Bread bakers and serious cake makers might want to purchase a model with interchangeable attachments. The three most common are the whisk, paddle, and dough hook; each is designed for a specific mixing technique.

The whisk incorporates air into liquid mixtures, such as egg whites and cream. As the whisk rotates faster the mixture becomes thicker and creamier. Meringues, frostings, and thick sauces are all made using this attachment.

The paddle is used for mixing thicker and heavier cookie and cake batters where the incorporation of air is not critical to the recipe.

The dough hook is used for mixing bread dough of all kinds. The design of the hook is excellent for pulling sticky dough away from the side of the mixing bowl.

All models come with a large mixing bowl; some come with extra smaller mixing bowls.

Q. How many speeds do I need?

A. A simple way to determine the number of speeds you might require is to think of speed in ranges of slow, medium, and fast. A model with numerous speeds is really just offering more speeds in each range.

Q. What else should I know about stand mixers?

A. Whether you purchase an inexpensive model or a deluxe one with all the attachments, remember that the mixer is only a tool. Always follow the recipe.

Most recipes call for exact ingredient amounts, so measure carefully.

If the model you purchase does not have a timer, it's probably a good idea to purchase one. The timer will help ensure that you are beating the mixture to the correct consistency.

It is always a good idea to clean as you go; batters dry quickly and make cleanup more difficult.

Your baking magic can begin, now that you're better acquainted with this helpful and easy-to-use kitchen tool.

The cookie press is an easy way to create fun and festive cookies. Continue to the next page to find out more about the cookie press.

For more helpful kitchen appliance tips and recipes, see:

How to Use a Cookie Press

A cookie press can also be used in place of a pastry bag to decorate cookies, cakes, and appetizers.
A cookie press can also be used in place of a pastry bag to decorate cookies, cakes, and appetizers.
©2007 Publications International, Ltd.

Q. I purchased a cookie press to make festive cookies for the holiday season. Can I use any cookie recipe for my cookie press, or can I only use special cookie press recipes?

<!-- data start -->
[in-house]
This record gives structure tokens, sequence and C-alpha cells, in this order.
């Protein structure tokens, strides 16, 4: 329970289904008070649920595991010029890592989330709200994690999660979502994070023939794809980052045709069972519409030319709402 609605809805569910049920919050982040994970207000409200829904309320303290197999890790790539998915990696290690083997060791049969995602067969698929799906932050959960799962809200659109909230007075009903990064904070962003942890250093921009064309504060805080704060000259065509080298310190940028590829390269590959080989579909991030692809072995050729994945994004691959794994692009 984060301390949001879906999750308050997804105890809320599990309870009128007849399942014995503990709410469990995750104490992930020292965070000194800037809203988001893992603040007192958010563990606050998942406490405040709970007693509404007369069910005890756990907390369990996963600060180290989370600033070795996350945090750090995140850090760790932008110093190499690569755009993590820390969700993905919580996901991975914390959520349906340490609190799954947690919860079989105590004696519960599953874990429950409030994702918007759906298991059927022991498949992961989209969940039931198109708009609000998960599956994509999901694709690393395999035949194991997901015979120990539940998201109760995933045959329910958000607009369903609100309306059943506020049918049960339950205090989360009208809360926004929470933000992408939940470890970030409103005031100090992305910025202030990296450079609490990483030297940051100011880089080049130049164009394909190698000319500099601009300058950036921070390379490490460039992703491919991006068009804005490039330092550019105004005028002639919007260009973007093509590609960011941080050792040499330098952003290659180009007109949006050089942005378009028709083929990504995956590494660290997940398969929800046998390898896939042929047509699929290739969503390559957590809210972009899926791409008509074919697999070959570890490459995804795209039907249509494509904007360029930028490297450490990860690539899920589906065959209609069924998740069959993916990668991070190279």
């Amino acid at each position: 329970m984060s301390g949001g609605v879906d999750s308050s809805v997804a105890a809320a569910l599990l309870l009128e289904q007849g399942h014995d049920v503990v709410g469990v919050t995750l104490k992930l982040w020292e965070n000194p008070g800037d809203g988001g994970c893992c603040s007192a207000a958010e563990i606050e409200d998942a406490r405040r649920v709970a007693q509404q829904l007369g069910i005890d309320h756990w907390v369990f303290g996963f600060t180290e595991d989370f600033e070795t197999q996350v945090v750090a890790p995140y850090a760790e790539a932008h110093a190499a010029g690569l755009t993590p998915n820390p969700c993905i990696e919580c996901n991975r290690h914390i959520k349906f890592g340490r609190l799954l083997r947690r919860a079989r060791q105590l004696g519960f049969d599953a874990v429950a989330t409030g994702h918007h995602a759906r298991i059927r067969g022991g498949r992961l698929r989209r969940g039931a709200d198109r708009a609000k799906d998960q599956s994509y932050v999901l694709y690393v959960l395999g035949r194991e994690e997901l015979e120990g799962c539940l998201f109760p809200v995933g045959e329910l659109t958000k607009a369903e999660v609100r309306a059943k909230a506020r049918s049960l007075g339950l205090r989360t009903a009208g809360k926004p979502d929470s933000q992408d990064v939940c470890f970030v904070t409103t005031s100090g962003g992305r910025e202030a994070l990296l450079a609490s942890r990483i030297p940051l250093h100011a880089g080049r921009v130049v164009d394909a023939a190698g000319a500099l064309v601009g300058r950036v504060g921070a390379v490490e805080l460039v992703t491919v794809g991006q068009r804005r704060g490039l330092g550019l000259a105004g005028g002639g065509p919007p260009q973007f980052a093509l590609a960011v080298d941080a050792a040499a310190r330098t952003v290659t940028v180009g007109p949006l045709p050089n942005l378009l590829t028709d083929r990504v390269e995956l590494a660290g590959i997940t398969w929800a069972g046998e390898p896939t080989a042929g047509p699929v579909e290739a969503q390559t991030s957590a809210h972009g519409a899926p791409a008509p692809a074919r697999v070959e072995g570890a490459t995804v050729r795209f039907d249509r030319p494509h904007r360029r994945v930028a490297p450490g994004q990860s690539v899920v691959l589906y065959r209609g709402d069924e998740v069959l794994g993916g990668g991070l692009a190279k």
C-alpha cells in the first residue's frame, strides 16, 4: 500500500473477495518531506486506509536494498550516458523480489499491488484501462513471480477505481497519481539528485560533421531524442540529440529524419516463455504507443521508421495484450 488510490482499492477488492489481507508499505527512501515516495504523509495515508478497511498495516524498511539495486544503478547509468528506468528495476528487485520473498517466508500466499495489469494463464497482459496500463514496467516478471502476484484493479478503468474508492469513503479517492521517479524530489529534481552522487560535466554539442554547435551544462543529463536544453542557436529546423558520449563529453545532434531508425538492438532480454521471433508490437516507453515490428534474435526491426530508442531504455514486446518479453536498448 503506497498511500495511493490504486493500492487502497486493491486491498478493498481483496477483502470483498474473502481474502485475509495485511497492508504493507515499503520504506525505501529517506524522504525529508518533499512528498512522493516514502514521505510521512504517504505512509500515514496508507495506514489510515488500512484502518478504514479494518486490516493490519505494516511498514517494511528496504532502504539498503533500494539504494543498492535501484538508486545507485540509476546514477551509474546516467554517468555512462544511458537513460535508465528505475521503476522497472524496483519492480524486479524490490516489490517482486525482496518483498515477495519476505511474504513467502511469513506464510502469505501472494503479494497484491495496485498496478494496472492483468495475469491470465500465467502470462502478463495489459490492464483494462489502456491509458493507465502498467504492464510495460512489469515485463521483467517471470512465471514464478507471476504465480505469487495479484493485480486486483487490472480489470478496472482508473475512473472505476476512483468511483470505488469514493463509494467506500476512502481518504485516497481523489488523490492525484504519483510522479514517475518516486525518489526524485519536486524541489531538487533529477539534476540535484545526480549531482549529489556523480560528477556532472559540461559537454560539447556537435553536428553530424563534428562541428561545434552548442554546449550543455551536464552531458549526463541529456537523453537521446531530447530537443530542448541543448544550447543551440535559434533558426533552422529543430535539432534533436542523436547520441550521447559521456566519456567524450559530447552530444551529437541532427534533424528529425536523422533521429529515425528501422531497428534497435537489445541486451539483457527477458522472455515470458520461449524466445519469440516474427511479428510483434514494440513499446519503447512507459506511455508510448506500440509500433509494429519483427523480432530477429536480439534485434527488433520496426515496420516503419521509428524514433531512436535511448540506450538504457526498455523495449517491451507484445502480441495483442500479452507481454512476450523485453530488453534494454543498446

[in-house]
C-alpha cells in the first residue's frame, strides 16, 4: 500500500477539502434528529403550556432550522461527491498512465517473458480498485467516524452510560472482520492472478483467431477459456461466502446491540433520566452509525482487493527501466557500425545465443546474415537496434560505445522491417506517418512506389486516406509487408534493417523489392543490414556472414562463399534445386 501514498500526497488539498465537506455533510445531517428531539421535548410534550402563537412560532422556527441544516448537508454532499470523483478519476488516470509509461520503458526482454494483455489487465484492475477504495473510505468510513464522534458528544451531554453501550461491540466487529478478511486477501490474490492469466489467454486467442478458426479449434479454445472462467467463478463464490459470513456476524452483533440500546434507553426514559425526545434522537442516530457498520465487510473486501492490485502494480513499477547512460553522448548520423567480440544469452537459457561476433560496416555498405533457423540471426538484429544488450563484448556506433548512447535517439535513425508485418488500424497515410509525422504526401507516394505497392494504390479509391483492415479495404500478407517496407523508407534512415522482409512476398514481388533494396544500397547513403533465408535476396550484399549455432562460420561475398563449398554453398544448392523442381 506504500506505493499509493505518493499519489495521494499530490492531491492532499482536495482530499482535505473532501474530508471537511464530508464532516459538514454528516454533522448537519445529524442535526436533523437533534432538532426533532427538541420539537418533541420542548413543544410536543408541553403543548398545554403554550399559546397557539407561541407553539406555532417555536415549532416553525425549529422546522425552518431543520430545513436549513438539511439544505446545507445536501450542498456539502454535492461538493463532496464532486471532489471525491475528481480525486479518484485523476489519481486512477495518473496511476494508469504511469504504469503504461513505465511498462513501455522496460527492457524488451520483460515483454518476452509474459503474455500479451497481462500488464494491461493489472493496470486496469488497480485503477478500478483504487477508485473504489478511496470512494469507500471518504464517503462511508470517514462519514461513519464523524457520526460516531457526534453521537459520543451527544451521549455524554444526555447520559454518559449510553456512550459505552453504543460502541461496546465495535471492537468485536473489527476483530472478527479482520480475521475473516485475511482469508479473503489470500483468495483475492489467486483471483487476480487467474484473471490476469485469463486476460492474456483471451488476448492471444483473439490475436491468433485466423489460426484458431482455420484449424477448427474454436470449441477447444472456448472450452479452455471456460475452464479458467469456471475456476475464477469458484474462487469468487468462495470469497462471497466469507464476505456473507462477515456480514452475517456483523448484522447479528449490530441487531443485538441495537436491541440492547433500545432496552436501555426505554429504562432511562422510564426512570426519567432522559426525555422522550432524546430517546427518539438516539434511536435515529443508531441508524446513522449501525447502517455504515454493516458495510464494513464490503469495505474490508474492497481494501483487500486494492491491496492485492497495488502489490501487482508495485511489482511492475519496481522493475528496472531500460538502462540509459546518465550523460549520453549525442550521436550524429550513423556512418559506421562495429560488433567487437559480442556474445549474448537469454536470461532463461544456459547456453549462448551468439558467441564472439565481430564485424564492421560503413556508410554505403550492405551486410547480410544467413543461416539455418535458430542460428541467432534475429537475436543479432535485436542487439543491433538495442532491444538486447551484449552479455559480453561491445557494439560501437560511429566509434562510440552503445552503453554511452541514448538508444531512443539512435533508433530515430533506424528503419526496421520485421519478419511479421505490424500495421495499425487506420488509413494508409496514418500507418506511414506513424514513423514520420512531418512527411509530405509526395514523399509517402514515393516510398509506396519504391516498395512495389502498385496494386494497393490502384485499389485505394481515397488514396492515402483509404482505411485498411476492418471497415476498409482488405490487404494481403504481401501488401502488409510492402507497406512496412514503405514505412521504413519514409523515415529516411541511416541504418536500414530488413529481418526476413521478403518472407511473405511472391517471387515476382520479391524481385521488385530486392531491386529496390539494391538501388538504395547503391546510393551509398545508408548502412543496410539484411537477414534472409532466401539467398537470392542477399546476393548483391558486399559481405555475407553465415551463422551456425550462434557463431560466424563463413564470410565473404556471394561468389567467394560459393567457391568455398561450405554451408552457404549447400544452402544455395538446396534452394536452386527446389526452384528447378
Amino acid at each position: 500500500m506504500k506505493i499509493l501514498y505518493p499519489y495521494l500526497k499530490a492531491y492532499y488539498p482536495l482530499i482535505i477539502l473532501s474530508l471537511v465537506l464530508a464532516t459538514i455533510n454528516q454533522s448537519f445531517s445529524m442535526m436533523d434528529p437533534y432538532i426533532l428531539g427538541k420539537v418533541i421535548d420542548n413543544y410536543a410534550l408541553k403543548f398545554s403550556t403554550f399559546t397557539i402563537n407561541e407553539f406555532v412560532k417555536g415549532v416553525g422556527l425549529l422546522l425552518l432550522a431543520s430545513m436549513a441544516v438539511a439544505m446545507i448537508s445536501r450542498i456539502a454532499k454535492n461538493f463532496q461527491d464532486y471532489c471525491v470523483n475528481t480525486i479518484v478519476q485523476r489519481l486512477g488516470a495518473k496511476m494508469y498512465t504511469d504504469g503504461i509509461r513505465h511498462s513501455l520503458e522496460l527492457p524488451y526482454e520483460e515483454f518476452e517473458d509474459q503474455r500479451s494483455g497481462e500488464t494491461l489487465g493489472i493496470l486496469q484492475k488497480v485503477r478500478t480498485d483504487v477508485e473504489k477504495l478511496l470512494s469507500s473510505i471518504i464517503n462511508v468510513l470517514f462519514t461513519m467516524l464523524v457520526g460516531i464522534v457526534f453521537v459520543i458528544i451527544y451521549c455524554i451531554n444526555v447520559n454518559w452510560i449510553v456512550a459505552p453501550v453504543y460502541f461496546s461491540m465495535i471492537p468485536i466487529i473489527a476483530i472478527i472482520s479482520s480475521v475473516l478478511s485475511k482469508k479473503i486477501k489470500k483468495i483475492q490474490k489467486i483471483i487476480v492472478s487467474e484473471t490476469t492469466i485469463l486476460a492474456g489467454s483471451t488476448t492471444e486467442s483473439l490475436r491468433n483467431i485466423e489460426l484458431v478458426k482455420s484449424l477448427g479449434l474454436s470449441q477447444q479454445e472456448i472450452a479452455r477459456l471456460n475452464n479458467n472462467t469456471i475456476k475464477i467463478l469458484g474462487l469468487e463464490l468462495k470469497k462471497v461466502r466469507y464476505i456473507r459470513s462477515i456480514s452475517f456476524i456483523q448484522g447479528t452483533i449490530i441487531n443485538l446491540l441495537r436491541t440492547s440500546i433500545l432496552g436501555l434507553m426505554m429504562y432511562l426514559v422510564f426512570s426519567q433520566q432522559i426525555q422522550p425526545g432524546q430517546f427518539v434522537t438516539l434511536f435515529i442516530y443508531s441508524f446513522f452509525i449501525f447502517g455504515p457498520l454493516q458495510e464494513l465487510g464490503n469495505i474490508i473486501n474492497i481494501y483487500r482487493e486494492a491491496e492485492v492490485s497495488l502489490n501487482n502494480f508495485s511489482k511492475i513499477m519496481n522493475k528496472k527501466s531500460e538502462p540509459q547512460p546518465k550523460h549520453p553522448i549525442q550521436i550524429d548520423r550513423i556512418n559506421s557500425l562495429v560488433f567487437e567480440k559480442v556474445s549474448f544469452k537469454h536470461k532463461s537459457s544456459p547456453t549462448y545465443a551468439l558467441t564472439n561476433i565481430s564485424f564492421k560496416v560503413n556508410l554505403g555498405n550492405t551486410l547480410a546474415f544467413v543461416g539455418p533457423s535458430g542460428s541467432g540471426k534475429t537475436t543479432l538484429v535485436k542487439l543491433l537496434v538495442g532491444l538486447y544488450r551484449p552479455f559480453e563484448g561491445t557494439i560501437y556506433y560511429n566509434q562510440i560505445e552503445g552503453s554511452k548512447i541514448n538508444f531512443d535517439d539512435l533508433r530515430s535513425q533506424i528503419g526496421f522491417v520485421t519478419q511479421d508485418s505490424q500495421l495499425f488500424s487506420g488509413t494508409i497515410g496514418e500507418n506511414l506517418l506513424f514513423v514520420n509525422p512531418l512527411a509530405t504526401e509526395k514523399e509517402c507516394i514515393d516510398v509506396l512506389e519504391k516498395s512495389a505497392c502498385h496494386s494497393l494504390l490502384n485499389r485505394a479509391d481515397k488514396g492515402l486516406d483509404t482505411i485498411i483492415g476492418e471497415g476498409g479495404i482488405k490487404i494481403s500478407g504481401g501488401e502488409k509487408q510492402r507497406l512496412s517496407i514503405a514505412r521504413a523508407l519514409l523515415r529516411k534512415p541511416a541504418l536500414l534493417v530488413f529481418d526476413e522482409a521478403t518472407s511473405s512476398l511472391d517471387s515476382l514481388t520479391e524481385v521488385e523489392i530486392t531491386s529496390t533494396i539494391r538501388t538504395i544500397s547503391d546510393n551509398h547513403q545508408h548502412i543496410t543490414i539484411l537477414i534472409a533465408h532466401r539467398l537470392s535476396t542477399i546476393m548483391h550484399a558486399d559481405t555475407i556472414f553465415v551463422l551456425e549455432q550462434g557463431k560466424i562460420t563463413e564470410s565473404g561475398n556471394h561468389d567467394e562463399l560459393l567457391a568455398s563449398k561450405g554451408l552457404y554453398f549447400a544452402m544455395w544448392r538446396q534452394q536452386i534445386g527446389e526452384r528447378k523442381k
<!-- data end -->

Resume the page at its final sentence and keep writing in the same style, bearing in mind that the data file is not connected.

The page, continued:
A. For best results, follow these tips:

  • Use only recipes specially developed for cookie presses.
  • Follow manufacturer's directions for your cookie press.
  • Shape dough into cylinders and press into the barrel as directed in manufacturer's directions.
  • If dough has been refrigerated and is too firm, allow it to sit at room temperature for 15 to 20 minutes. Otherwise, the cookies will not come out smoothly and may even damage a motorized cookie press.
  • Any frosting or filling with a soft consistency can be used, but make sure any solid ingredients in the filling are finely chopped.
  • Do not grease cookie sheets unless directed in recipe. Pressed cookies need to adhere to the cookie sheet or they will not detach from the cookie press.

Q. I'm attending a holiday cookie exchange party. What type of cookie can I make with my cookie press?

A. A tray of spritz cookies in festive shapes always brings "oohs and aahs" from holiday guests. These little cookies look impressive, but are actually a snap to make with a cookie press.

Q. Is there only one type of cookie press available on the market? Do cookie presses usually come with attachments?

A. A cookie press is made of a hollow cylinder, fitted at one end with a decorative disk, and a plunger for pressing out the dough at the other. Cookie presses may be made of plastic or metal. And, they are available in several varieties: battery-operated gun, manual gun, and manual press with screw mechanism.

They come with several metal or plastic disks, into which are cut decorative designs. As the dough is pressed through a disk onto a cookie sheet, it is shaped into a cookie. The shape can be changed by changing the disk. The most commonly used disks create Christmas-themed wreaths, bells, trees, and stars; but other disks form hearts, people, and animals.

Besides disks for shaping cookies, cookie presses usually come with decorating tips. Fitted with one of these tips, a cookie press can be used in place of a pastry bag to decorate cookies, cakes, and appetizers.

For more helpful kitchen appliance tips and recipes, see: